On February 7, 2012, the federal Environmental Protection Agency (EPA) and the Department of Justice (DOJ) announced a settlement with the Dover Chemical Company to resolve alleged violations of the premanufacture notice (PMN) requirements in section 5 of the federal Toxic Substances Control Act (TSCA).  Section 5 requires companies to file a PMN and receive EPA approval before manufacturing a “new” chemical – i.e., one not listed on the TSCA Inventory of existing chemical substances.  EPA accused Dover of failing to file PMNs before manufacturing various chlorinated paraffins at the company’s facilities in Ohio and Indiana.  Although the settlement is noteworthy in demonstrating EPA’s willingness to reinterpret the TSCA Inventory and enforce that reinterpretation, it is perhaps more noteworthy because it suggests EPA is willing to use enforcement as a shortcut to banning substances, as described in the last paragraph of this posting.  A copy of the settlement agreement is available here, and the EPA press release is available here

As part of the settlement, Dover will pay $1.4 million in civil penalties, and the company will stop manufacturing short-chain chlorinated paraffins (SCCPs).  Dover is the only domestic producer of those substances.  In addition, Dover will file PMNs for certain medium-chain and long-chain chlorinated paraffins (MCCPs and LCCPs) in hopes of receiving EPA approval.  Whether the company will receive approval – and if so, under what terms – remains to be seen.

Dover appears to have fun afoul of EPA’s nomenclature guidance and ever-evolving interpretation of the TSCA Inventory.  When EPA first established the TSCA Inventory, the agency arguably required less precision with substance identification.  Over time, however, that has changed.  The agency would certainly disagree, arguing it has been consistent over time, but experience suggests otherwise.  In 1995, EPA published nomenclature guidance – available here – – for complex reaction products, UVCB substances, mixtures, and substances containing varying carbon chain lengths (such as some SCCPs have).  In certain cases, that guidance conflicted with earlier agency statements, requiring some companies to seek Inventory corrections, pursue exemptions or file PMNs for substances they had been manufacturing for years.  Since 1995, EPA has reinterpreted the Inventory status of statutory mixtures and activated phosphors, among others.  It’s almost certain that more changes are on the horizon with the current Administration’s aggressive and expansive use of the TSCA statute.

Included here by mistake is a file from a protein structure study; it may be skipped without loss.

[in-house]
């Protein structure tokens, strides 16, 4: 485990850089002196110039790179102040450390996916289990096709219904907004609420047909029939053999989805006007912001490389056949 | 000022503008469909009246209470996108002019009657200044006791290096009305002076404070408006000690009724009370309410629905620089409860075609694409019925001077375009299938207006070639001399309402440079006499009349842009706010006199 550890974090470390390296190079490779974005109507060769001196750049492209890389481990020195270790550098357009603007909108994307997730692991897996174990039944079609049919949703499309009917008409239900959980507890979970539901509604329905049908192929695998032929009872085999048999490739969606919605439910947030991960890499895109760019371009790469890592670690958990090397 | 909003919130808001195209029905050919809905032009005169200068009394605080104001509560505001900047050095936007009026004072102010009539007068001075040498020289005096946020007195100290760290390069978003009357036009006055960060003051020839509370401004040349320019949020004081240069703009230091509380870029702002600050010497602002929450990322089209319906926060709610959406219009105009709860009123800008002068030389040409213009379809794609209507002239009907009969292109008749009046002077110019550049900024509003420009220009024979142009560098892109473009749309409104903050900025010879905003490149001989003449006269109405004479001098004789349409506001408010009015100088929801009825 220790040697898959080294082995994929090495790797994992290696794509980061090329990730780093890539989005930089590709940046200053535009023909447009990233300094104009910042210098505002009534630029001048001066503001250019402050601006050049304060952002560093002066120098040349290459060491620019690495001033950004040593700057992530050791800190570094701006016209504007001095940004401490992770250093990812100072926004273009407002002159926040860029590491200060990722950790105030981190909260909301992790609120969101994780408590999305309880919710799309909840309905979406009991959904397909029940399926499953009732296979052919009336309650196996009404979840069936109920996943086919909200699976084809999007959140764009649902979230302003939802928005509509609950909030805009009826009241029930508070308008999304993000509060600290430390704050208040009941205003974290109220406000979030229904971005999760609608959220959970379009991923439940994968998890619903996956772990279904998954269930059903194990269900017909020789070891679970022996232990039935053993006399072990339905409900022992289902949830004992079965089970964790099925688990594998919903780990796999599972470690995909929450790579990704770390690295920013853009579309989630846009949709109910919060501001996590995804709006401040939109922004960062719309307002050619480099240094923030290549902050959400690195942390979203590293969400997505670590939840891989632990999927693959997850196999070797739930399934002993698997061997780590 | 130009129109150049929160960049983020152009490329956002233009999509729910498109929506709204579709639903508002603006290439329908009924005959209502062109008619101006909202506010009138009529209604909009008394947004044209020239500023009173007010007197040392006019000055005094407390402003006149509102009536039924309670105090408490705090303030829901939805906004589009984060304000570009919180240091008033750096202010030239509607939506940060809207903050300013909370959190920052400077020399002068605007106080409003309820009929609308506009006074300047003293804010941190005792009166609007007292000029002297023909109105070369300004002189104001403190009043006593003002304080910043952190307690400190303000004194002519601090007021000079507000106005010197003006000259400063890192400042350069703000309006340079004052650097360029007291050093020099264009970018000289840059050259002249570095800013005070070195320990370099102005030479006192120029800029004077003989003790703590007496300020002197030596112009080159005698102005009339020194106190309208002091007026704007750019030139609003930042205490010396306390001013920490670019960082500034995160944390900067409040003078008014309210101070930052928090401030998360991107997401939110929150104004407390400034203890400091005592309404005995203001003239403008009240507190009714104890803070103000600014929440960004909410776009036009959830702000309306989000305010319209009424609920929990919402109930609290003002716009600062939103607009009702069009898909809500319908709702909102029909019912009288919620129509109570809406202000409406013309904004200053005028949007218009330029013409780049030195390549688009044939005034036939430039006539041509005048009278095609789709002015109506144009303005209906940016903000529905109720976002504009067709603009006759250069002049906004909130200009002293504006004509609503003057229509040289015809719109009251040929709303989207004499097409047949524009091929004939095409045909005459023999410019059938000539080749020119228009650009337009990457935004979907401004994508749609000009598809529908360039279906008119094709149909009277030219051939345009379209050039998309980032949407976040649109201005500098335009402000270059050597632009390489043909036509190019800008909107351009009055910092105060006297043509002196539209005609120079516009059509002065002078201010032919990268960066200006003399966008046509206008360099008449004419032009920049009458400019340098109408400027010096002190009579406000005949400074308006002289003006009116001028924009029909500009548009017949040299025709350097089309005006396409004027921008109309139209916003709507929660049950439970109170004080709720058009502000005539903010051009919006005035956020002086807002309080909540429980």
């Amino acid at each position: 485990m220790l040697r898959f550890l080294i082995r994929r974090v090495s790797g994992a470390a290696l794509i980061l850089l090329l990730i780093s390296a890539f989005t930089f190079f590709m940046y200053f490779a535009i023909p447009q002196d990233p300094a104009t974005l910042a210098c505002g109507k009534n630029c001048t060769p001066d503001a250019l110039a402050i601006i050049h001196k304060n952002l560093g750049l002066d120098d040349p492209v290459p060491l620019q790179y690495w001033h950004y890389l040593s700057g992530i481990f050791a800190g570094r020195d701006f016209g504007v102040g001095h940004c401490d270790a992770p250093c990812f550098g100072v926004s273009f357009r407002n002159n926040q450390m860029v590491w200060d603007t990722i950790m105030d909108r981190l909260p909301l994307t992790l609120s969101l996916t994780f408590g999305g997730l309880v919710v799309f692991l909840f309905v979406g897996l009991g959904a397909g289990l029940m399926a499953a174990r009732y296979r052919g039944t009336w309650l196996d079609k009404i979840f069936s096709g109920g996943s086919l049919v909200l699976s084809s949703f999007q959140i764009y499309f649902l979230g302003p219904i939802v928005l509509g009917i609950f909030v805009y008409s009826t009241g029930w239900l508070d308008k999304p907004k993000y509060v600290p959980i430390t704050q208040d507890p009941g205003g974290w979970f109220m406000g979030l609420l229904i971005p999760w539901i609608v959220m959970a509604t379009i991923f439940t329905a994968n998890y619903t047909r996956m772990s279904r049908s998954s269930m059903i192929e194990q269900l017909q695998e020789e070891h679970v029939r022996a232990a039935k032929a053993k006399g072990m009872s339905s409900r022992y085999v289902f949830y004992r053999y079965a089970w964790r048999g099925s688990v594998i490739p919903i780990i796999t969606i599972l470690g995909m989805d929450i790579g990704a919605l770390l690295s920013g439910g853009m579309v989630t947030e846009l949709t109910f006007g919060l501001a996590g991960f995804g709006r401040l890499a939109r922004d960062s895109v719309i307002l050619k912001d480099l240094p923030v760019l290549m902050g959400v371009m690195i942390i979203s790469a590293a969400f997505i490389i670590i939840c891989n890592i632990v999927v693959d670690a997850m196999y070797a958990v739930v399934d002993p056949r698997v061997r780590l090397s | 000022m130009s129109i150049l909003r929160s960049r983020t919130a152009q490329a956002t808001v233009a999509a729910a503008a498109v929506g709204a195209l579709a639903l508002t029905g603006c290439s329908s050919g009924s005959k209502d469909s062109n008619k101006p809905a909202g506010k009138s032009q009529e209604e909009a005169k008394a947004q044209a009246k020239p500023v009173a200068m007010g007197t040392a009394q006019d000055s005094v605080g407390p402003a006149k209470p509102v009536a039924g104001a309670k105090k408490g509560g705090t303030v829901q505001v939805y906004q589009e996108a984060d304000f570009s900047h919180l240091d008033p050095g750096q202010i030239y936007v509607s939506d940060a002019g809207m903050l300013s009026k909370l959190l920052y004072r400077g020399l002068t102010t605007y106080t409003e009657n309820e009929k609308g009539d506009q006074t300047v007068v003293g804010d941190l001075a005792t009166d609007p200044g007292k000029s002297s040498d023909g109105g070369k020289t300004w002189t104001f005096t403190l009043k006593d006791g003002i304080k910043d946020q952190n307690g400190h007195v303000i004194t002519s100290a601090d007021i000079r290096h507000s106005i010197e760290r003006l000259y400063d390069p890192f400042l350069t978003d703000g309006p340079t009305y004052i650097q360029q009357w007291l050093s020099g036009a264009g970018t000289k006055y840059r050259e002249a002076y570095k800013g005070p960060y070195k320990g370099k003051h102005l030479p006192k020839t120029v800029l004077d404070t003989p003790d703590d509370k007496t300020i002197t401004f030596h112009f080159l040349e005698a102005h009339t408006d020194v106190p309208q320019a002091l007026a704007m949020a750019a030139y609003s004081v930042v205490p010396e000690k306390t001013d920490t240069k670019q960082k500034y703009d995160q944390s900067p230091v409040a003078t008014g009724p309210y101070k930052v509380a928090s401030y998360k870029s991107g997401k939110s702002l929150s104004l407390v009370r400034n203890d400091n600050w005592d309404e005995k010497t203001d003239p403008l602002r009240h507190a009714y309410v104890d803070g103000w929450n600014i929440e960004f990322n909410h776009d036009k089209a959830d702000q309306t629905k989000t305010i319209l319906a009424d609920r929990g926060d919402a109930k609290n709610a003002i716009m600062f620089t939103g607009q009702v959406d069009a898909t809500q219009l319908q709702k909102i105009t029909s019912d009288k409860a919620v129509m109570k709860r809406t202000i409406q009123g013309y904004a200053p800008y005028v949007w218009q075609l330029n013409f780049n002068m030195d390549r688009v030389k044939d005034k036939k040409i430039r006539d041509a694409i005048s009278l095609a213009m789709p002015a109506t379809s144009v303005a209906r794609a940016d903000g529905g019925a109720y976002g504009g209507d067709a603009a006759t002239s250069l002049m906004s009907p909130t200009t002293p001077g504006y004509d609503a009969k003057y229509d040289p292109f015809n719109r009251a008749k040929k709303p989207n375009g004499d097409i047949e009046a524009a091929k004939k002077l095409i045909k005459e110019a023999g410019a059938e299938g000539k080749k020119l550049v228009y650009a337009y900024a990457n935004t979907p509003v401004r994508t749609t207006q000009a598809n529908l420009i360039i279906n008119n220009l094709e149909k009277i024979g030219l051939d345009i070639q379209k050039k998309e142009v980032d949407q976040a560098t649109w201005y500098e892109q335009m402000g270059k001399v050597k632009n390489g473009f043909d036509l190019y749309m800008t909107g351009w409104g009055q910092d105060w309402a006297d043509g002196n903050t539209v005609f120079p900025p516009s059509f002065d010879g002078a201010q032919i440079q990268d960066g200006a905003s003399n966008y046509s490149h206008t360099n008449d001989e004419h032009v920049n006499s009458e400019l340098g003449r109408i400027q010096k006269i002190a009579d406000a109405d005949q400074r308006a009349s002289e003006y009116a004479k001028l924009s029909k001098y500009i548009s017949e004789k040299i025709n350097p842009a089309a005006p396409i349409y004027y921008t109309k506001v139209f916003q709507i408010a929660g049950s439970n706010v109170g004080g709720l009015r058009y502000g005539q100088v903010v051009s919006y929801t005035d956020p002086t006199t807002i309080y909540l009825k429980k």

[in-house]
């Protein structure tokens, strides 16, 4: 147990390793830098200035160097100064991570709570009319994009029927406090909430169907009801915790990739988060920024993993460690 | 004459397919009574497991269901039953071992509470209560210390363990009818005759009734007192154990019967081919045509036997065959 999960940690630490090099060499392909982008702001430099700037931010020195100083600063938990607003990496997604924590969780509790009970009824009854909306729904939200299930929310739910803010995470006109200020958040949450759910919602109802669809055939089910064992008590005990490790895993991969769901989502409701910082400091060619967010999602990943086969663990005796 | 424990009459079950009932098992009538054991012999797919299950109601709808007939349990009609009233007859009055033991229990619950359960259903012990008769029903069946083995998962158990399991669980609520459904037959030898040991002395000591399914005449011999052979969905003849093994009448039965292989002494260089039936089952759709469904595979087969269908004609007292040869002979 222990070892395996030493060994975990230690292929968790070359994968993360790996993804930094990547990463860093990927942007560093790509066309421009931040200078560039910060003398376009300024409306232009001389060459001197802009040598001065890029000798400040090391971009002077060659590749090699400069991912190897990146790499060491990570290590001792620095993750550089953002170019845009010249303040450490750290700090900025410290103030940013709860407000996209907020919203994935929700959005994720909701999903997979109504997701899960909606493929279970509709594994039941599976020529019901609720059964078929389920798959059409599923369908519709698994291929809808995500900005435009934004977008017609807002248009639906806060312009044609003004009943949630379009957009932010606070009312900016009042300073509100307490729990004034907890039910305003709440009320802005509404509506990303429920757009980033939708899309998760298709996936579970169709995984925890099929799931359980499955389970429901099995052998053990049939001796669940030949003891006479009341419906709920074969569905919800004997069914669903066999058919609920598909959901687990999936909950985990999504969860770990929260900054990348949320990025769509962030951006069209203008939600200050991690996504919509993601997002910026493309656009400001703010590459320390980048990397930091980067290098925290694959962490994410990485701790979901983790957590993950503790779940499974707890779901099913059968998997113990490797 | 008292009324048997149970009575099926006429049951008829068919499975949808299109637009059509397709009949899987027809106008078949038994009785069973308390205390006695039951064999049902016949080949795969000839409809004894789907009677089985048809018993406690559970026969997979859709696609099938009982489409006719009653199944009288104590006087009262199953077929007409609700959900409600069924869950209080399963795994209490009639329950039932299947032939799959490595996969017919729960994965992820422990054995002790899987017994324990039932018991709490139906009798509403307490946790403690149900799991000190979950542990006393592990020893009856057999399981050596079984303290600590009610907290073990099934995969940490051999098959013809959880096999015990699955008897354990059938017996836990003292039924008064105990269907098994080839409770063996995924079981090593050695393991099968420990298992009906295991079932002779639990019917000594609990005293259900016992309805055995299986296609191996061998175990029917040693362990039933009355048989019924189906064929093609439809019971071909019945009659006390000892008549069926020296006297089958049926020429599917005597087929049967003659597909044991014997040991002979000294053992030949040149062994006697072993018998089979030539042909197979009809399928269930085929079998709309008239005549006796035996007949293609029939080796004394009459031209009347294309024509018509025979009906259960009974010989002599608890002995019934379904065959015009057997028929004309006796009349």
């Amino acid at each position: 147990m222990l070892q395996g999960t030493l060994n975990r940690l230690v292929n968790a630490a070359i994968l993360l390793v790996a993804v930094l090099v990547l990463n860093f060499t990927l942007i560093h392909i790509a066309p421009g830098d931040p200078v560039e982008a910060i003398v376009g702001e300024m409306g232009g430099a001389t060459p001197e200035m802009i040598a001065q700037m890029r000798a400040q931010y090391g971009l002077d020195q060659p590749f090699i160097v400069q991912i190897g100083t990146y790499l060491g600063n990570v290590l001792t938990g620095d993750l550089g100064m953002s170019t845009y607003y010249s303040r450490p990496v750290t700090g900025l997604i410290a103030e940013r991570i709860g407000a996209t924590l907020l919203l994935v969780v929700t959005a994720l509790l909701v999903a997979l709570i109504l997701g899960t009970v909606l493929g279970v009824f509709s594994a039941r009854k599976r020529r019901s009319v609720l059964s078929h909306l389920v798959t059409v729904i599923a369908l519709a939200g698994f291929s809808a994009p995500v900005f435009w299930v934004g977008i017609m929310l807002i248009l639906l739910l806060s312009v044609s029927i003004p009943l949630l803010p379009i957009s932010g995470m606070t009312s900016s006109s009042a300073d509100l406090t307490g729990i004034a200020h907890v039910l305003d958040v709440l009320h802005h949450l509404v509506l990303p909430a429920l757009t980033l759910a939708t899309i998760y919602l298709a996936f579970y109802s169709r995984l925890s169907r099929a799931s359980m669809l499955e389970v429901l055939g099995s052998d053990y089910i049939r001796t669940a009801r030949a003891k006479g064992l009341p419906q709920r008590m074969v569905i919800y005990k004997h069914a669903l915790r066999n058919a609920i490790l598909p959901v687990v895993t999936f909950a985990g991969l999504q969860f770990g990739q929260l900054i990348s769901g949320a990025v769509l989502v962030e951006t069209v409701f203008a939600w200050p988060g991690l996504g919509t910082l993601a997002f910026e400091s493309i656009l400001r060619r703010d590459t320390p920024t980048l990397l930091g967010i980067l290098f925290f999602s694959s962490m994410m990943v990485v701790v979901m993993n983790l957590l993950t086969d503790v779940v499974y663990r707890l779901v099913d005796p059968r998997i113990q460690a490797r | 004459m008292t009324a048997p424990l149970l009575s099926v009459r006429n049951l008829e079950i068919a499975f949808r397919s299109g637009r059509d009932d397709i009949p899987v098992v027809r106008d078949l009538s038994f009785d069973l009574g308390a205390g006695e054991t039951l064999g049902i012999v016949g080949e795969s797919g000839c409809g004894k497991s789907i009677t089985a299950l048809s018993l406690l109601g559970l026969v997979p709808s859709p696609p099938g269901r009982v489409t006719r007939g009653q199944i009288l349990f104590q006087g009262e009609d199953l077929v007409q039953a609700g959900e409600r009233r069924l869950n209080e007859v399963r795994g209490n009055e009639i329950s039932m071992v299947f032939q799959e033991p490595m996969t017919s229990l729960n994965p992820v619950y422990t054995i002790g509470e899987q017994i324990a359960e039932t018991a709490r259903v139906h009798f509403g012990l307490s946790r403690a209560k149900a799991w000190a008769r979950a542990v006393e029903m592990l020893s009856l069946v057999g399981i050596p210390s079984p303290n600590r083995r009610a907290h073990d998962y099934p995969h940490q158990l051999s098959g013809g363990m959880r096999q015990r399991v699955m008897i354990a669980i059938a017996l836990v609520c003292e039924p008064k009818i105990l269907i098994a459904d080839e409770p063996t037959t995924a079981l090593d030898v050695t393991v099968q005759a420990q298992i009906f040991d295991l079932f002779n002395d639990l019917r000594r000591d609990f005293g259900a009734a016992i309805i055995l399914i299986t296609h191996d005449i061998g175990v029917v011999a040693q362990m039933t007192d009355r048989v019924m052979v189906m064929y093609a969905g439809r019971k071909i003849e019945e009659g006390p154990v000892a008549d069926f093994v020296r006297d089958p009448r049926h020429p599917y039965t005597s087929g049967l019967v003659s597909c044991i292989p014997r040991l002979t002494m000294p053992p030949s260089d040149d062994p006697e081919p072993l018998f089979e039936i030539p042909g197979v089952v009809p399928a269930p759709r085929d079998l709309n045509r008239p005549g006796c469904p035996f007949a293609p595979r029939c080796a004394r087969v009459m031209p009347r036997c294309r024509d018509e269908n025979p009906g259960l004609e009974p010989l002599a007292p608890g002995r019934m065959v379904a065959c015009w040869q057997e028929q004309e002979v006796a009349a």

Perhaps of greatest interest to cynics is the agency’s apparent use of the enforcement mechanism to essentially achieve a ban on SCCPs.  In December 2009, EPA published a Chemical Action Plan for SCCPs , proposing to ban or restrict SCCPs under section 6(a) because the chemicals are thought to be persistent, bioaccumulative, and toxic (PBT), a set of hazard traits that regulatory agencies are particularly concerned about.  The Plan also identified Dover as the only known domestic producer.  According to the settlement agreement, December 2009 was the same month that Dover received a NOV for alleged violations of the PMN requirements for SCCPs and other chemicals.  It is doubtful that this timing was coincidental.  While Dover’s agreement to cease production of SCCPs doesn’t apply to other manufacturers/importers, by shutting down the only domestic production and publicly questioning the Inventory status of many SCCPs, EPA effectively achieved a ban.   This is a cynical conclusion perhaps, but the publicly available facts suggest it’s a reasonable one to draw.  Did EPA initiate enforcement to achieve a result that would have been more difficult to achieve under section 6(a)?  You decide.